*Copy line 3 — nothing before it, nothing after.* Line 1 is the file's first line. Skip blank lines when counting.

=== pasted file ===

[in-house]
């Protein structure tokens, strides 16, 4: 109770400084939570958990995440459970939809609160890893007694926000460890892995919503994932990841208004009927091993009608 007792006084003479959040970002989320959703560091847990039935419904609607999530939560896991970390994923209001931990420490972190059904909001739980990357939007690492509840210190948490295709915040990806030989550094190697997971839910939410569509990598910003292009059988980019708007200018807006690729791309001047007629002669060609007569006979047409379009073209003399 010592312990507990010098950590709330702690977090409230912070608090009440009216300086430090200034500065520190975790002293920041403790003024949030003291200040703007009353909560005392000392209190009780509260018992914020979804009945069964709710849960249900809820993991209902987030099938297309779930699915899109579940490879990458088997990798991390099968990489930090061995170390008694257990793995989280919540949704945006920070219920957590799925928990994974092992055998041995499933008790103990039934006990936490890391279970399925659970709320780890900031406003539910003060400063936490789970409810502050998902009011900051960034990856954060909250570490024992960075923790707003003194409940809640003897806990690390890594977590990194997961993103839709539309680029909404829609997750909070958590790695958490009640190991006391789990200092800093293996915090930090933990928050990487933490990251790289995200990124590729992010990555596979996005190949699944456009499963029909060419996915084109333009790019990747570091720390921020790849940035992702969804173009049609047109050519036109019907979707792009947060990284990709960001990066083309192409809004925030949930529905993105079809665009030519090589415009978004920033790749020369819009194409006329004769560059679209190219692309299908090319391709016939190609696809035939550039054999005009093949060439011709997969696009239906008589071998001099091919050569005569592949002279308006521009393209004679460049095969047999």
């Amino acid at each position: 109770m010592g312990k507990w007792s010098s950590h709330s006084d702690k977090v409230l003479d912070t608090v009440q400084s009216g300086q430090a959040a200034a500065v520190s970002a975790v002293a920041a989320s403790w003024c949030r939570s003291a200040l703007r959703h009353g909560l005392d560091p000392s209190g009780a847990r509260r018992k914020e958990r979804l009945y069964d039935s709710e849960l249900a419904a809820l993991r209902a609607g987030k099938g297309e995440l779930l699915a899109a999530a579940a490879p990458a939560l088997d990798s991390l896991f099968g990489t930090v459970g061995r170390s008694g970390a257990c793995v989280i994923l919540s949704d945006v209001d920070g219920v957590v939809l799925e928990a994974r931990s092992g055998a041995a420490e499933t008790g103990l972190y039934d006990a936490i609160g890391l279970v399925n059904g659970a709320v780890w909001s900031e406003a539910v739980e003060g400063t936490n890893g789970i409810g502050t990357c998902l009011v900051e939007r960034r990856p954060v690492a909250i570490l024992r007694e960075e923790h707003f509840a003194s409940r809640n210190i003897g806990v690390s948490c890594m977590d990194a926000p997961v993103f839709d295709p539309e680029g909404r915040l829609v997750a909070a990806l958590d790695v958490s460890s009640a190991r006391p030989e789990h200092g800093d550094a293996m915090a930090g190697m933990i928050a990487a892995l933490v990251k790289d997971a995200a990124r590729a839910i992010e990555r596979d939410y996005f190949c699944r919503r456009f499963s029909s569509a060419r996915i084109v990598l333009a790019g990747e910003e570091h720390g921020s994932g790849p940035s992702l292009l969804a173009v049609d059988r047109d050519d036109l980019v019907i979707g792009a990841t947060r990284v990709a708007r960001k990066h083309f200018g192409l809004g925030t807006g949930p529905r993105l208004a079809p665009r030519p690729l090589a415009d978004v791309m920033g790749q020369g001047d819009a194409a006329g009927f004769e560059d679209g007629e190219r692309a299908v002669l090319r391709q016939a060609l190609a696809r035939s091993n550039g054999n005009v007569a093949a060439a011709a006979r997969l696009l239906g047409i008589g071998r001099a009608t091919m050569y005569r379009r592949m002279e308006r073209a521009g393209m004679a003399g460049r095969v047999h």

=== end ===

């Amino acid at each position: 109770m010592g312990k507990w007792s010098s950590h709330s006084d702690k977090v409230l003479d912070t608090v009440q400084s009216g300086q430090a959040a200034a500065v520190s970002a975790v002293a920041a989320s403790w003024c949030r939570s003291a200040l703007r959703h009353g909560l005392d560091p000392s209190g009780a847990r509260r018992k914020e958990r979804l009945y069964d039935s709710e849960l249900a419904a809820l993991r209902a609607g987030k099938g297309e995440l779930l699915a899109a999530a579940a490879p990458a939560l088997d990798s991390l896991f099968g990489t930090v459970g061995r170390s008694g970390a257990c793995v989280i994923l919540s949704d945006v209001d920070g219920v957590v939809l799925e928990a994974r931990s092992g055998a041995a420490e499933t008790g103990l972190y039934d006990a936490i609160g890391l279970v399925n059904g659970a709320v780890w909001s900031e406003a539910v739980e003060g400063t936490n890893g789970i409810g502050t990357c998902l009011v900051e939007r960034r990856p954060v690492a909250i570490l024992r007694e960075e923790h707003f509840a003194s409940r809640n210190i003897g806990v690390s948490c890594m977590d990194a926000p997961v993103f839709d295709p539309e680029g909404r915040l829609v997750a909070a990806l958590d790695v958490s460890s009640a190991r006391p030989e789990h200092g800093d550094a293996m915090a930090g190697m933990i928050a990487a892995l933490v990251k790289d997971a995200a990124r590729a839910i992010e990555r596979d939410y996005f190949c699944r919503r456009f499963s029909s569509a060419r996915i084109v990598l333009a790019g990747e910003e570091h720390g921020s994932g790849p940035s992702l292009l969804a173009v049609d059988r047109d050519d036109l980019v019907i979707g792009a990841t947060r990284v990709a708007r960001k990066h083309f200018g192409l809004g925030t807006g949930p529905r993105l208004a079809p665009r030519p690729l090589a415009d978004v791309m920033g790749q020369g001047d819009a194409a006329g009927f004769e560059d679209g007629e190219r692309a299908v002669l090319r391709q016939a060609l190609a696809r035939s091993n550039g054999n005009v007569a093949a060439a011709a006979r997969l696009l239906g047409i008589g071998r001099a009608t091919m050569y005569r379009r592949m002279e308006r073209a521009g393209m004679a003399g460049r095969v047999h």